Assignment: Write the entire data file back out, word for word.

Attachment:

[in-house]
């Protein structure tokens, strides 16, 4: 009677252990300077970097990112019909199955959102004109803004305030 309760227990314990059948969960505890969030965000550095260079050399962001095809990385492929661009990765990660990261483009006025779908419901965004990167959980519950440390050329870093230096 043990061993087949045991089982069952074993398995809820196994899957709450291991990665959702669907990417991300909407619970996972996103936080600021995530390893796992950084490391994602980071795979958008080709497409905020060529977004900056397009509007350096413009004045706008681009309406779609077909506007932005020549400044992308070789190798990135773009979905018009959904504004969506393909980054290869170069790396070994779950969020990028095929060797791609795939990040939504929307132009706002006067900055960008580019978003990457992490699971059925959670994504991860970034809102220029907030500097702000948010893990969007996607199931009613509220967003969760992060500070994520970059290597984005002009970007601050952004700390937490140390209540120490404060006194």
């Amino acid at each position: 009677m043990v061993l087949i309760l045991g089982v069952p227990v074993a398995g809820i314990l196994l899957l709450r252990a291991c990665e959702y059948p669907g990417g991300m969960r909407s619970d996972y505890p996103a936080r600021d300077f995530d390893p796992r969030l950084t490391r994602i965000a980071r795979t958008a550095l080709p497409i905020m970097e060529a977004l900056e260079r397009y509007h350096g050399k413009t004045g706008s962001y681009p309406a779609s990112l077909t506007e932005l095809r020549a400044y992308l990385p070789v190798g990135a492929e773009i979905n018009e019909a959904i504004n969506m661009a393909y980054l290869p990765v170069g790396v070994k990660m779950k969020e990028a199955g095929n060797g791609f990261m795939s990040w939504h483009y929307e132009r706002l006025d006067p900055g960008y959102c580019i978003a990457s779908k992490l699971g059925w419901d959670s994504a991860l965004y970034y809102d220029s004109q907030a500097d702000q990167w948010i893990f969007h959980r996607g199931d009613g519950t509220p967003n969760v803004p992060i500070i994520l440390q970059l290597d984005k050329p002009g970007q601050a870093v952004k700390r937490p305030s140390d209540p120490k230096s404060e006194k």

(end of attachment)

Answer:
[in-house]
């Protein structure tokens, strides 16, 4: 009677252990300077970097990112019909199955959102004109803004305030 309760227990314990059948969960505890969030965000550095260079050399962001095809990385492929661009990765990660990261483009006025779908419901965004990167959980519950440390050329870093230096 043990061993087949045991089982069952074993398995809820196994899957709450291991990665959702669907990417991300909407619970996972996103936080600021995530390893796992950084490391994602980071795979958008080709497409905020060529977004900056397009509007350096413009004045706008681009309406779609077909506007932005020549400044992308070789190798990135773009979905018009959904504004969506393909980054290869170069790396070994779950969020990028095929060797791609795939990040939504929307132009706002006067900055960008580019978003990457992490699971059925959670994504991860970034809102220029907030500097702000948010893990969007996607199931009613509220967003969760992060500070994520970059290597984005002009970007601050952004700390937490140390209540120490404060006194």
């Amino acid at each position: 009677m043990v061993l087949i309760l045991g089982v069952p227990v074993a398995g809820i314990l196994l899957l709450r252990a291991c990665e959702y059948p669907g990417g991300m969960r909407s619970d996972y505890p996103a936080r600021d300077f995530d390893p796992r969030l950084t490391r994602i965000a980071r795979t958008a550095l080709p497409i905020m970097e060529a977004l900056e260079r397009y509007h350096g050399k413009t004045g706008s962001y681009p309406a779609s990112l077909t506007e932005l095809r020549a400044y992308l990385p070789v190798g990135a492929e773009i979905n018009e019909a959904i504004n969506m661009a393909y980054l290869p990765v170069g790396v070994k990660m779950k969020e990028a199955g095929n060797g791609f990261m795939s990040w939504h483009y929307e132009r706002l006025d006067p900055g960008y959102c580019i978003a990457s779908k992490l699971g059925w419901d959670s994504a991860l965004y970034y809102d220029s004109q907030a500097d702000q990167w948010i893990f969007h959980r996607g199931d009613g519950t509220p967003n969760v803004p992060i500070i994520l440390q970059l290597d984005k050329p002009g970007q601050a870093v952004k700390r937490p305030s140390d209540p120490k230096s404060e006194k």